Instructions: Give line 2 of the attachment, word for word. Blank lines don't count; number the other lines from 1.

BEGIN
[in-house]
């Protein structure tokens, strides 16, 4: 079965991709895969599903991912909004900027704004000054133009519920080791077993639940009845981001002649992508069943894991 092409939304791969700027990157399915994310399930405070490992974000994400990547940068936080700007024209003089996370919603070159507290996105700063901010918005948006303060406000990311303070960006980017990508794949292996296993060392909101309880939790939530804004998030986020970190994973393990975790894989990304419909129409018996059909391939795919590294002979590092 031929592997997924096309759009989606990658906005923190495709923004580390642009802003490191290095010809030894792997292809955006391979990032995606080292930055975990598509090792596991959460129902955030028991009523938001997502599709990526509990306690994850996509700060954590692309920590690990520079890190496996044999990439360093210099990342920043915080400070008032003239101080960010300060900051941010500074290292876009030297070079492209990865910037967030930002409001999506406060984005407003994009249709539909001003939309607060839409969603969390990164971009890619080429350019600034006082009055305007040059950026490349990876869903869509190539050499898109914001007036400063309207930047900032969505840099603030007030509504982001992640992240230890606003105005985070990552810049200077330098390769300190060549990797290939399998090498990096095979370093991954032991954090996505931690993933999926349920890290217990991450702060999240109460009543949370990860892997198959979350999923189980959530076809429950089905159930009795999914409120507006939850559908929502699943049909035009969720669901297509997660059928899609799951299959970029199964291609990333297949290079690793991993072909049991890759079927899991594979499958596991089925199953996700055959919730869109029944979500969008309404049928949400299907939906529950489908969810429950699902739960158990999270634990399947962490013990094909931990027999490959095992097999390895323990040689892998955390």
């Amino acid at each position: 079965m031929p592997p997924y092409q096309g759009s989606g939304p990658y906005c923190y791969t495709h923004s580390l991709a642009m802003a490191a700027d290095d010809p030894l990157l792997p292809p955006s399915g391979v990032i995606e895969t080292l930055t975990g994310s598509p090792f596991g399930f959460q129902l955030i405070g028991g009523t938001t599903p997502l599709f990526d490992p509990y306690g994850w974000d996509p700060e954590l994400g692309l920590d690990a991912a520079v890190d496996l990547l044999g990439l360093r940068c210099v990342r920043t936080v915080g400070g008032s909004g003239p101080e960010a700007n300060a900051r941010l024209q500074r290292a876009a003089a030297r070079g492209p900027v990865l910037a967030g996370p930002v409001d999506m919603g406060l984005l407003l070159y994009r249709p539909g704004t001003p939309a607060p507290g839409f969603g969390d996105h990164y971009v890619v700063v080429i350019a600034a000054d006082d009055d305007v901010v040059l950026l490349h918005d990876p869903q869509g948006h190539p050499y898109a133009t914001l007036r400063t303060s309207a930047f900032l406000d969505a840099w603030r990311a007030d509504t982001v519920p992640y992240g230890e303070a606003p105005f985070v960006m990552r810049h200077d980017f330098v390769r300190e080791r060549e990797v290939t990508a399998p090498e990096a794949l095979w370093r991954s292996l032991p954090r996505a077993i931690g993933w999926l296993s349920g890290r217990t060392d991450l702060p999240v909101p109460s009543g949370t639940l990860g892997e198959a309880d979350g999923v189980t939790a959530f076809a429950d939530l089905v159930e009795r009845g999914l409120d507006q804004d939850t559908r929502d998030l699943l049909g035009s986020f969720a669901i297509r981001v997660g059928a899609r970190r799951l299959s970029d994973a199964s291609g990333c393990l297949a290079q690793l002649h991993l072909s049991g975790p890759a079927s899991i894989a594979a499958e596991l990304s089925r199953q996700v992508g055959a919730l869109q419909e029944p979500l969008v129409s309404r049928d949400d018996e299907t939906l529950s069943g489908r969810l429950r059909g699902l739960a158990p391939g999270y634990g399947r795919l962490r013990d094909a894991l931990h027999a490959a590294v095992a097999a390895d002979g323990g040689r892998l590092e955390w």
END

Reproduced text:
């Protein structure tokens, strides 16, 4: 079965991709895969599903991912909004900027704004000054133009519920080791077993639940009845981001002649992508069943894991 092409939304791969700027990157399915994310399930405070490992974000994400990547940068936080700007024209003089996370919603070159507290996105700063901010918005948006303060406000990311303070960006980017990508794949292996296993060392909101309880939790939530804004998030986020970190994973393990975790894989990304419909129409018996059909391939795919590294002979590092 031929592997997924096309759009989606990658906005923190495709923004580390642009802003490191290095010809030894792997292809955006391979990032995606080292930055975990598509090792596991959460129902955030028991009523938001997502599709990526509990306690994850996509700060954590692309920590690990520079890190496996044999990439360093210099990342920043915080400070008032003239101080960010300060900051941010500074290292876009030297070079492209990865910037967030930002409001999506406060984005407003994009249709539909001003939309607060839409969603969390990164971009890619080429350019600034006082009055305007040059950026490349990876869903869509190539050499898109914001007036400063309207930047900032969505840099603030007030509504982001992640992240230890606003105005985070990552810049200077330098390769300190060549990797290939399998090498990096095979370093991954032991954090996505931690993933999926349920890290217990991450702060999240109460009543949370990860892997198959979350999923189980959530076809429950089905159930009795999914409120507006939850559908929502699943049909035009969720669901297509997660059928899609799951299959970029199964291609990333297949290079690793991993072909049991890759079927899991594979499958596991089925199953996700055959919730869109029944979500969008309404049928949400299907939906529950489908969810429950699902739960158990999270634990399947962490013990094909931990027999490959095992097999390895323990040689892998955390």